Anorexia nervosa is an eating disorder with one of the highest mortality rates of all psychiatric disorders.
The illness, which usually starts in adolescence, is difficult to treat. Only around half of those treated recover, so preventing it is really important. However, to effectively prevent a disorder, you need to be able to identify the early signs.
Restrictive eating, restricting the number of calories or quantity of food consumed, is not only a core feature of anorexia but it is also an early symptom that precedes anorexia onset. In our latest study we wanted to understand whether anxiety disorders predicted restrictive eating.
We were interested in a particularly severe form of restrictive eating, which was fasting for an entire day for weight control (losing weight or avoiding weight gain). We assessed whether having an anxiety disorder predicted how likely people were to fast in the future, two years after the anxiety assessment.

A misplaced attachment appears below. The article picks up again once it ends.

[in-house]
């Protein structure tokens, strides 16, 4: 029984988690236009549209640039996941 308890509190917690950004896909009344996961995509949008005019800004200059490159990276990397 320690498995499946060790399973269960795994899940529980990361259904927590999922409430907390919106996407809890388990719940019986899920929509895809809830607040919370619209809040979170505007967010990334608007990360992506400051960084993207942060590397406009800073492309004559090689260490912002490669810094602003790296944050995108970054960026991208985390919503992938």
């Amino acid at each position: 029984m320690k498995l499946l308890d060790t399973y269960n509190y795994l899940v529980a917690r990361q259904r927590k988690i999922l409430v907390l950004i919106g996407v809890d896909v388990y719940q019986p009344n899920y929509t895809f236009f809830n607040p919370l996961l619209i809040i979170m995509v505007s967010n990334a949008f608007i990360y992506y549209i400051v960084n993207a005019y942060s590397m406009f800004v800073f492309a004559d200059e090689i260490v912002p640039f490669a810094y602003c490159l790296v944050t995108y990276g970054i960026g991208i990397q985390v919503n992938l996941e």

Previously, researchers found that people with anorexia had higher rates of anxiety disorders compared with the general population. This led some scientists to suggest that restrictive eating may reduce anxiety in people who are at risk of developing anorexia. The reduction in anxiety resulting from restrictive eating may then encourage restrictive eating to continue.